Manjimup sale yards hit major milestone

Cecilia AllenManjimup-Bridgetown Times
Farmers Bob Pessotto, Bill Phillips, John and Tony Ryan
Camera IconFarmers Bob Pessotto, Bill Phillips, John and Tony Ryan

For farmers Bob Pessotto, Bill Phillips and Tony and John Ryan, this month’s cattle sale will be a major milestone as they enter their 10th year of operating the Manjimup Sale Yards.

Co-owner Tony said the history of their ownership started when the West Australian Livestock Sellers Association put the sale yards up for tender in 2007 after the State’s workplace safety regulator forced the closure of the yards due to a number of occupational health and safety issues.

Tony said there was a genuine fear when the yard was listed for sale that outside parties could have bought the property and demolished the existing facilities leaving local beef producers to transport their stock to Boyanup.

“We went in knowing we wouldn’t make a profit but not having the sale yards would have been a real set back for Manjimup if we didn’t have them,” Tony said.

Co-owner Bob said the yard was an asset for Manjimup and surrounding districts.

“We’ve seen the closure of Busselton, Denmark, Albany, Bridgetown, Brunswick and Waroona cattle yards,” he said.

“We saw life in these yards.

“It would have been a disaster to lose it.”

They held their first cattle sale in September 2008 which they described as a “success”.

Along with sales, the yards are used as a transit point for cattle farmers from across the region, allowing many smaller growers to use them as a convenient and cost-effective base from which to transport their stock to abattoirs and other destinations.

In 2009, five new walkways were built, thanks to the Manjimup Shire Council, which allocated the sale yards Royalties for Regions funding.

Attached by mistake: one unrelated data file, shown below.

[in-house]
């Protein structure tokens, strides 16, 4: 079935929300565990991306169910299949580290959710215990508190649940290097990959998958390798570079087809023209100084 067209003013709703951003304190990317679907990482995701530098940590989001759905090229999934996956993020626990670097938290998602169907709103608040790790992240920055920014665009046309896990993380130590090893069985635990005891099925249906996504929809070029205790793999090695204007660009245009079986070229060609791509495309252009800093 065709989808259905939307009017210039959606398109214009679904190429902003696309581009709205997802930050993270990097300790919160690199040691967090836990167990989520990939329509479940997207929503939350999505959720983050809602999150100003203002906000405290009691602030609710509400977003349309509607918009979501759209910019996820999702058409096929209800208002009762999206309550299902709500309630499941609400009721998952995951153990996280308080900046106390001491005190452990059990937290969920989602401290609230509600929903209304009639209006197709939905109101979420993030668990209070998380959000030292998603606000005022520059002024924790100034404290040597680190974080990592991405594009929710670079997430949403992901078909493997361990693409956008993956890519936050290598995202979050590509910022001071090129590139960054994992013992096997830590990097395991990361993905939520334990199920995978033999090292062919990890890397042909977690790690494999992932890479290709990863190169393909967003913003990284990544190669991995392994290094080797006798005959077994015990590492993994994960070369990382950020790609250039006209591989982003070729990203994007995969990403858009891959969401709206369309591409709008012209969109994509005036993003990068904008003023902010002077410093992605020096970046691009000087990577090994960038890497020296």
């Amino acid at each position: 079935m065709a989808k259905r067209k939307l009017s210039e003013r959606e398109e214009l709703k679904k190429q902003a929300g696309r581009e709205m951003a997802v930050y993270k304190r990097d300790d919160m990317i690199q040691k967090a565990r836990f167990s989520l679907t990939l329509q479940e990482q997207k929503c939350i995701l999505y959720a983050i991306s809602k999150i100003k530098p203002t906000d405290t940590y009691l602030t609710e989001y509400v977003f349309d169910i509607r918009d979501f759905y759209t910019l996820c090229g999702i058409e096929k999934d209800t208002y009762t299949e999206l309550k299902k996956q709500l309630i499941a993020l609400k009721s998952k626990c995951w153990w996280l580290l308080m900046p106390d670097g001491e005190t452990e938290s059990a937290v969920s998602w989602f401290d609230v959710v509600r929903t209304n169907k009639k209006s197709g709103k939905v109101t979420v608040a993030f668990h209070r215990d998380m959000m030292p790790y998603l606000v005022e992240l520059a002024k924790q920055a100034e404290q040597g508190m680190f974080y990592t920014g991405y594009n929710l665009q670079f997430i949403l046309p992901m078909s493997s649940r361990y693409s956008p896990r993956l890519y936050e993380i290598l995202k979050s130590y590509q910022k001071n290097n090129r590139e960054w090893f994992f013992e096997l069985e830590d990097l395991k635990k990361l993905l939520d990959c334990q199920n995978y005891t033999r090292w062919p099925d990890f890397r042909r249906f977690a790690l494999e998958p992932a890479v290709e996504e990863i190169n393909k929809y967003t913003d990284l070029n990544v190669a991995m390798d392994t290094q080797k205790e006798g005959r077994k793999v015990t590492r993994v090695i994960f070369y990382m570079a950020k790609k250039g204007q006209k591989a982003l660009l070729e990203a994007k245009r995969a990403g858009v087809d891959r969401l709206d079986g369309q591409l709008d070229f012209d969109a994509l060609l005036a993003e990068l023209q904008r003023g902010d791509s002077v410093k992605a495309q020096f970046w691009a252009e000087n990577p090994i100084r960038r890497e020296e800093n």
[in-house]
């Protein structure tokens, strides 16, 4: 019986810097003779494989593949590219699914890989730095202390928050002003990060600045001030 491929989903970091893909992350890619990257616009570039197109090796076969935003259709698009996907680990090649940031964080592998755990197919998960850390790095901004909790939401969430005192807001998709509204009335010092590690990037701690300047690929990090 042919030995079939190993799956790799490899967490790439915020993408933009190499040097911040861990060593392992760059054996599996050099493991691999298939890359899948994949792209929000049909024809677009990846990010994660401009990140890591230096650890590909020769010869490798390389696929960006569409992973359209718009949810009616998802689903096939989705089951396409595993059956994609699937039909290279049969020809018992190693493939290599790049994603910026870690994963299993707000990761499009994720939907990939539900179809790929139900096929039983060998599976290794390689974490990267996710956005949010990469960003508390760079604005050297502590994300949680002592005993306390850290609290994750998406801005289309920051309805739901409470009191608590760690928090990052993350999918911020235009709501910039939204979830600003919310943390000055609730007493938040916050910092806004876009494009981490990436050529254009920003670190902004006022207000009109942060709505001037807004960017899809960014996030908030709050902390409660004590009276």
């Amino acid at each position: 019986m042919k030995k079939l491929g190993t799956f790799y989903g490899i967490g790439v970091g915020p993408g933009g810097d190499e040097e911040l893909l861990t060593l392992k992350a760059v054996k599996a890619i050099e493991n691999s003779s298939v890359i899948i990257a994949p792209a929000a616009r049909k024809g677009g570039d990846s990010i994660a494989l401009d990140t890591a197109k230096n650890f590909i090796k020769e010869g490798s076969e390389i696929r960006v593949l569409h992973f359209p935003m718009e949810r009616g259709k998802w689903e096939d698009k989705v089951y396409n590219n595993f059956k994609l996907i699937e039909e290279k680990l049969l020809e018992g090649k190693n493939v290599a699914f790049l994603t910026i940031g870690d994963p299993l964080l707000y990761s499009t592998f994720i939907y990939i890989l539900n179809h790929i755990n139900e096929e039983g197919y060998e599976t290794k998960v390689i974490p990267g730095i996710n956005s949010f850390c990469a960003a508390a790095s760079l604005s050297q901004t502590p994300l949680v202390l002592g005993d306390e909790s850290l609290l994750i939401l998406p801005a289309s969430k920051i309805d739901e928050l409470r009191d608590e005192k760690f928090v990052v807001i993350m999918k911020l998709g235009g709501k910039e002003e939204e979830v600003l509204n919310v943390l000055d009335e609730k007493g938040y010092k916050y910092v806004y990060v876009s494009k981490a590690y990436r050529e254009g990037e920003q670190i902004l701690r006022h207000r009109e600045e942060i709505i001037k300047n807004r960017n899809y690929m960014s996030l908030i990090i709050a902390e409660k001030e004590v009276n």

In addition to the walkways, the farmers used their own money and time to clear up all the WorkSafe orders outstanding from the previous owners.

John said the power lines and water pipes were replaced, the paddock was re-fenced, the holding and loading ramps were updated and a grand stand was added “a lot of time and money went into fixing the place”, he said.

In 2011, extra security measures were added to the depot to prevent people from using the facility without paying including CCTV cameras, new signage, electronic gates and a National Livestock Identification System.

Since reopening the yard almost 10 years ago livestock numbers have increased with an average 500-head of cattle, although the yards have catered for almost 1000-head of cattle at times. Elders and Primaries joined Landmark in 2014 to hold monthly sales, which Tony, John, Bill and Bob said “was a great opportunity“ because all three companies have representatives in Manjimup.

The farmers hope to keep the yards in the family, with their sons also heavily involved in helping out.

“Thank you to all the producers and the agents who have supported us,” they said.

Tony also hoped other cattle producers would use the facilities.

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